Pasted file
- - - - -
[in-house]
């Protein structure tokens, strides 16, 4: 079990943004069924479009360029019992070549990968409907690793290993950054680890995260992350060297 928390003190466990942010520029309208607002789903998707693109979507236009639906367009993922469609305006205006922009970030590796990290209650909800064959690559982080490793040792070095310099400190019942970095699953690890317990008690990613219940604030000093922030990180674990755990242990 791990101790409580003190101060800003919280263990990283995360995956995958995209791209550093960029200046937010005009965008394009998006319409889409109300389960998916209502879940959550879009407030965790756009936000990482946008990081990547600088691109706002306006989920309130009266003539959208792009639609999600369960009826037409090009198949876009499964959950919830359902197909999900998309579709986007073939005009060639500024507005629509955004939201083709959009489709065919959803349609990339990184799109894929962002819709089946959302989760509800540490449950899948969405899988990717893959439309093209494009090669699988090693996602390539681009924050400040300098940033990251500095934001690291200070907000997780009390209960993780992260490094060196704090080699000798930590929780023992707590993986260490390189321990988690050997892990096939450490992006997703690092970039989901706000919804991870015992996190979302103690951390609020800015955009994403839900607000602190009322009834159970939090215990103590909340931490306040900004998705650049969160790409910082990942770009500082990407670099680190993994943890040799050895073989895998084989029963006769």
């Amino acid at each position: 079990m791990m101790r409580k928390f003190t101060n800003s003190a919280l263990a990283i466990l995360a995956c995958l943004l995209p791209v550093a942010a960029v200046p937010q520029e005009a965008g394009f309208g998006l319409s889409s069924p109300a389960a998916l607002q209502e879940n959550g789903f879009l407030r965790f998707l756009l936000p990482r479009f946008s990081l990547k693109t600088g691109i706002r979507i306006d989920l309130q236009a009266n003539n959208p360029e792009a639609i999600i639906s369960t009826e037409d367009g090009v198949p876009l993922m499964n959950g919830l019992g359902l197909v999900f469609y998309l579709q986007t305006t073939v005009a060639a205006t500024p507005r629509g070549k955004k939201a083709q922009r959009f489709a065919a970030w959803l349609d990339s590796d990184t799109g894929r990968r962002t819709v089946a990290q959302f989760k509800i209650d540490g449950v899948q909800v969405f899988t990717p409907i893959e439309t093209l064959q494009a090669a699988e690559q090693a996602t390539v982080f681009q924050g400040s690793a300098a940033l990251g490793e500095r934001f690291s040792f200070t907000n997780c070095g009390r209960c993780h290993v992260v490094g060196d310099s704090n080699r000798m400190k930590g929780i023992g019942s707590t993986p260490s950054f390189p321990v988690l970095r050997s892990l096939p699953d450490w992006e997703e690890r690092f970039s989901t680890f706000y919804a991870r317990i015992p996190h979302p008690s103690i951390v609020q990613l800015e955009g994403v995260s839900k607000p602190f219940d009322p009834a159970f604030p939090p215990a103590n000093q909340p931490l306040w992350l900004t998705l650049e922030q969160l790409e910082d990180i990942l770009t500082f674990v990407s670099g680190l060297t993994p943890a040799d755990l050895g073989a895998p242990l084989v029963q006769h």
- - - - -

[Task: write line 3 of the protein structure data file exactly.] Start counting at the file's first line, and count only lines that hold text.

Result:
């Amino acid at each position: 079990m791990m101790r409580k928390f003190t101060n800003s003190a919280l263990a990283i466990l995360a995956c995958l943004l995209p791209v550093a942010a960029v200046p937010q520029e005009a965008g394009f309208g998006l319409s889409s069924p109300a389960a998916l607002q209502e879940n959550g789903f879009l407030r965790f998707l756009l936000p990482r479009f946008s990081l990547k693109t600088g691109i706002r979507i306006d989920l309130q236009a009266n003539n959208p360029e792009a639609i999600i639906s369960t009826e037409d367009g090009v198949p876009l993922m499964n959950g919830l019992g359902l197909v999900f469609y998309l579709q986007t305006t073939v005009a060639a205006t500024p507005r629509g070549k955004k939201a083709q922009r959009f489709a065919a970030w959803l349609d990339s590796d990184t799109g894929r990968r962002t819709v089946a990290q959302f989760k509800i209650d540490g449950v899948q909800v969405f899988t990717p409907i893959e439309t093209l064959q494009a090669a699988e690559q090693a996602t390539v982080f681009q924050g400040s690793a300098a940033l990251g490793e500095r934001f690291s040792f200070t907000n997780c070095g009390r209960c993780h290993v992260v490094g060196d310099s704090n080699r000798m400190k930590g929780i023992g019942s707590t993986p260490s950054f390189p321990v988690l970095r050997s892990l096939p699953d450490w992006e997703e690890r690092f970039s989901t680890f706000y919804a991870r317990i015992p996190h979302p008690s103690i951390v609020q990613l800015e955009g994403v995260s839900k607000p602190f219940d009322p009834a159970f604030p939090p215990a103590n000093q909340p931490l306040w992350l900004t998705l650049e922030q969160l790409e910082d990180i990942l770009t500082f674990v990407s670099g680190l060297t993994p943890a040799d755990l050895g073989a895998p242990l084989v029963q006769h």